Funds

Navajo Nation funds new hotel in Shiprock, N.M. – The Durango Herald

Project looks to tap into tourism and business travel markets, create jobs

Navajo Nation President Jonathan Nez and Vice President Myron Lizer, along with Shiprock Chapter officials, toured the site for a new hotel in Shiprock in 2019. The project was delayed because of the coronavirus pandemic. (Courtesy of Navajo Nation)

For years, Shiprock, New Mexico – population 7,602 – has had no hotels, a missed opportunity for tourism and business travel revenue.

But that is about to change.

Plans for construction of a new hotel and restaurant in Shiprock are moving forward, reports the Navajo Nation Council and Shiprock Chapter House.

In August, the Council approved legislation allocating $11.4 million in funding to the Navajo Nation Hospitality Enterprise for the project. The bill also transfers $8.3 million from the Navajo Gaming Enterprise to NNHE for construction costs.

According to NNHE CEO Stanley Saap, the hotel will have 80 rooms, a full-service restaurant, indoor pool and meeting rooms. It will be located on U.S. Highway 491, northwest of the intersection with New Mexico Highway 64.

It is expected to take two years to construct and cost approximately $22.5 million. The hotel is a “long overdue economic addition to the Northern Agency,” according to the July 4, 2022 Navajo Nation Council Summer Session report.

Initial construction is set to begin this year.

“A hotel and Navajo-inspired restaurant for the community of Shiprock is one step closer to being a reality,” said Navajo Nation Council Speaker Seth Damon in a news release. “The Navajo Nation welcomes thousands of tourists annually who visit the Four Corners region and will make this new hotel a business hub.”

A new 80-room hotel is planned for this lot in Shiprock, New Mexico. There are currently no hotels in the town. (Courtesy Navajo Nation)

A new hotel is planned for Shiprock, New Mexico, on the Navajo Nation.

Navajo Nation Council Delegate Eugenia Charles-Newton, representing Shiprock, said the hotel and restaurant will change the economic landscape for the northern agency of the Navajo Nation. It is expected to boost the local economy and create hundreds of new jobs.

“It will offer a place to stay for thousands of tourists visiting parks and monuments in the Four Corners region each year,” Charles-Newton said.

She noted the project, which began planning in 2016, was delayed because of the pandemic. Construction costs also substantially increased because of supply chain issues and inflation.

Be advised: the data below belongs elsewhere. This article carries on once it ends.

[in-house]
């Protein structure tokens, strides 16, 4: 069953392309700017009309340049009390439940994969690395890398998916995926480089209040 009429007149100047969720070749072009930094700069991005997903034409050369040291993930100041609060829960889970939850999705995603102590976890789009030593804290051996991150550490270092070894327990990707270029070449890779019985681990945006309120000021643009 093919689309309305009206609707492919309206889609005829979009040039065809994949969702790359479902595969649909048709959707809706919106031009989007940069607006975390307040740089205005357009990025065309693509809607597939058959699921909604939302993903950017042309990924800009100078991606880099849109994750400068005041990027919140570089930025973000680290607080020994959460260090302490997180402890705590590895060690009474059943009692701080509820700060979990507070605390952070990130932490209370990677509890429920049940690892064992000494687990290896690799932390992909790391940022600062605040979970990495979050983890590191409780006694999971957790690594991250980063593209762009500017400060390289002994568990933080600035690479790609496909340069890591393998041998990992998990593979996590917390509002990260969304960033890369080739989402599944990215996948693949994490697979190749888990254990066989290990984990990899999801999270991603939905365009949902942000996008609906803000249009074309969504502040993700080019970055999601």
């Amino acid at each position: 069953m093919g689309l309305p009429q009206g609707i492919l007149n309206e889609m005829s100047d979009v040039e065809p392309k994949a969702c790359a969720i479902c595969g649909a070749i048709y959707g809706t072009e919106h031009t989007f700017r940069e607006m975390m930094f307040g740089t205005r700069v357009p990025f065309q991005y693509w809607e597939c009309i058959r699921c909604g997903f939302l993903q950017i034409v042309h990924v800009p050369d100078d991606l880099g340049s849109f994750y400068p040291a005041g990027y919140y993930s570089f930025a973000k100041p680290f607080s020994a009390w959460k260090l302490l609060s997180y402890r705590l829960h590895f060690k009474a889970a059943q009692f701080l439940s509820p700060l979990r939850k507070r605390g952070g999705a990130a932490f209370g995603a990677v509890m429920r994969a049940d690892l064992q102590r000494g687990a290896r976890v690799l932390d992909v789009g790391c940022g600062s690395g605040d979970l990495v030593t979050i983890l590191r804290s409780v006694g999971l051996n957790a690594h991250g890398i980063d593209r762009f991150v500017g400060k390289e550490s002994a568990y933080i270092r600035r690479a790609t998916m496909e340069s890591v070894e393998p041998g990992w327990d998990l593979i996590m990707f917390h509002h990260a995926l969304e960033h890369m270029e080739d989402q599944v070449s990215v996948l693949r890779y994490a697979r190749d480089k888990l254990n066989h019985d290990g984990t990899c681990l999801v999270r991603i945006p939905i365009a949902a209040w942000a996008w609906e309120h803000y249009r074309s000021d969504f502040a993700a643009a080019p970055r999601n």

According to the NNHE, $970,000 will be utilized for architecture and design, $700,000 for site improvements, $800,000 for required NTUA utility upgrades, $17.9 million for building construction, and $2,050,000 for hotel and restaurant furniture and equipment.

The Navajo Nation Department of Tourism is looking into the idea of building a visitors center next to the new hotel in Shiprock, according to the Council’s Summer Session report.

Navajo Nation President Jonathan Nez and Council Delegate Otto Tso are joined by Arizona State University students at the Office of the President and Vice President in Window Rock, Arizona, on Aug. 8 during a bill signing that funds economic and infrastructure projects. (Courtesy Navajo Nation)

“With the amount of traffic Highway 491 welcomes daily, this economic interest could potentially drive influence to other sites of interest in the area and chapters,” the report states. “With all this being presented, it is impossible not to see the greater picture at hand that would only benefit all communities from Route 66 to the Four Corners. Currently, this business venture is something the community of Shiprock is trying to improve and the more curb appeal this area has, there is great potential at hand. We thank Hon. Delegate Charles-Newton and the many tribal entities for their dedication to igniting this progress.”

Historically there were motels in Shiprock, but they all closed down over time, said a resident who did not want to be identified.

“We get tourists asking about hotels, but we have to send them to Farmington or Cortez,” he said, which are 28 miles and 42 miles away, respectively.

In a Facebook post, trucker Leslie Knight-Bartee said she regularly travels from Texas to Nevada and passes through Shiprock.

“Can’t wait for a hotel in that area, it will be great for the economy there,” she stated.

In addition to the Shiprock hotel and restaurant, the legislation passed by the Navajo Nation Council also allocated funding for multiple community and infrastructure projects, including:

  • $1.6 million for the Ganado Chapter senior and veterans center project.
  • $1.2 million for the Tuba City senior center project.
  • $2.2 million for the Tselani/Cottonwood Chapter senior center project.
  • $2.1 million for the Becenti Chapter veterans center project.
  • $7.2 million for the Gadiiahi/To’koi Chapter community building project.
  • $2 million for the Nazlini Chapter senior center project.
  • $2.5 million for the Westwater community for infrastructure development.
  • $1.6 million for the 2022 Navajo Nation elections.
  • $203,000 for the Tsaile/Wheatfields cemetery project.

jmimiaga@the-journal.com

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